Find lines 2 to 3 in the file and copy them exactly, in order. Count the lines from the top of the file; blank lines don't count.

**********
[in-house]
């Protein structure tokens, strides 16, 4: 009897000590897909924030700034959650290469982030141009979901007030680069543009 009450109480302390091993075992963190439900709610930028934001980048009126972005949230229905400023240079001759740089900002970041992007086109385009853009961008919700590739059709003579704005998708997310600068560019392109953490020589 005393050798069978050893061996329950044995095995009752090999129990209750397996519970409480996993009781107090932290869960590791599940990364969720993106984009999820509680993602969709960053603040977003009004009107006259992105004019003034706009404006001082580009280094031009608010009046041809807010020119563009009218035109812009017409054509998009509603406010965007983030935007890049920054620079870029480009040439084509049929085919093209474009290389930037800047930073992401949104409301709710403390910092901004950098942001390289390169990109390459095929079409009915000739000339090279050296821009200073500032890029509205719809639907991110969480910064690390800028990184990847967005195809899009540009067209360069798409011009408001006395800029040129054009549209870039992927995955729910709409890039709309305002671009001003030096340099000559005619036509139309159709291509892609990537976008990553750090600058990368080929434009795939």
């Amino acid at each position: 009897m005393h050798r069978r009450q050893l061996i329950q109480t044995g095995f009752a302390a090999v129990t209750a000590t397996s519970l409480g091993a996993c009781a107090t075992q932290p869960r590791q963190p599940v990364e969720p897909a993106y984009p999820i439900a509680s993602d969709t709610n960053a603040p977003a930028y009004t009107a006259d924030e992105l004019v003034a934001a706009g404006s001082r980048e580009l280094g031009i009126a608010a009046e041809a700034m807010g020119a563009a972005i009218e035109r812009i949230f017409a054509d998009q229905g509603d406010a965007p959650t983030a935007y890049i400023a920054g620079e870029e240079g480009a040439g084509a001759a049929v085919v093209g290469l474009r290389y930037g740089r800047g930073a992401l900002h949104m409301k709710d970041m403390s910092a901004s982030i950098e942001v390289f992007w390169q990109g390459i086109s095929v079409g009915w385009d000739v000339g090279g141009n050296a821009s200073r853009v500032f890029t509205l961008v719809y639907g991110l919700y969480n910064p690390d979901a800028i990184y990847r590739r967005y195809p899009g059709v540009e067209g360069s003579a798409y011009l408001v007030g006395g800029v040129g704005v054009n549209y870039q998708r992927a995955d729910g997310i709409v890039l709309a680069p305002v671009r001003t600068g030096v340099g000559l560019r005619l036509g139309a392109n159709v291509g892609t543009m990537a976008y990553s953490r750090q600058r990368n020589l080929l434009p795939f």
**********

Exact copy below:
């Protein structure tokens, strides 16, 4: 009897000590897909924030700034959650290469982030141009979901007030680069543009 009450109480302390091993075992963190439900709610930028934001980048009126972005949230229905400023240079001759740089900002970041992007086109385009853009961008919700590739059709003579704005998708997310600068560019392109953490020589 005393050798069978050893061996329950044995095995009752090999129990209750397996519970409480996993009781107090932290869960590791599940990364969720993106984009999820509680993602969709960053603040977003009004009107006259992105004019003034706009404006001082580009280094031009608010009046041809807010020119563009009218035109812009017409054509998009509603406010965007983030935007890049920054620079870029480009040439084509049929085919093209474009290389930037800047930073992401949104409301709710403390910092901004950098942001390289390169990109390459095929079409009915000739000339090279050296821009200073500032890029509205719809639907991110969480910064690390800028990184990847967005195809899009540009067209360069798409011009408001006395800029040129054009549209870039992927995955729910709409890039709309305002671009001003030096340099000559005619036509139309159709291509892609990537976008990553750090600058990368080929434009795939």
């Amino acid at each position: 009897m005393h050798r069978r009450q050893l061996i329950q109480t044995g095995f009752a302390a090999v129990t209750a000590t397996s519970l409480g091993a996993c009781a107090t075992q932290p869960r590791q963190p599940v990364e969720p897909a993106y984009p999820i439900a509680s993602d969709t709610n960053a603040p977003a930028y009004t009107a006259d924030e992105l004019v003034a934001a706009g404006s001082r980048e580009l280094g031009i009126a608010a009046e041809a700034m807010g020119a563009a972005i009218e035109r812009i949230f017409a054509d998009q229905g509603d406010a965007p959650t983030a935007y890049i400023a920054g620079e870029e240079g480009a040439g084509a001759a049929v085919v093209g290469l474009r290389y930037g740089r800047g930073a992401l900002h949104m409301k709710d970041m403390s910092a901004s982030i950098e942001v390289f992007w390169q990109g390459i086109s095929v079409g009915w385009d000739v000339g090279g141009n050296a821009s200073r853009v500032f890029t509205l961008v719809y639907g991110l919700y969480n910064p690390d979901a800028i990184y990847r590739r967005y195809p899009g059709v540009e067209g360069s003579a798409y011009l408001v007030g006395g800029v040129g704005v054009n549209y870039q998708r992927a995955d729910g997310i709409v890039l709309a680069p305002v671009r001003t600068g030096v340099g000559l560019r005619l036509g139309a392109n159709v291509g892609t543009m990537a976008y990553s953490r750090q600058r990368n020589l080929l434009p795939f």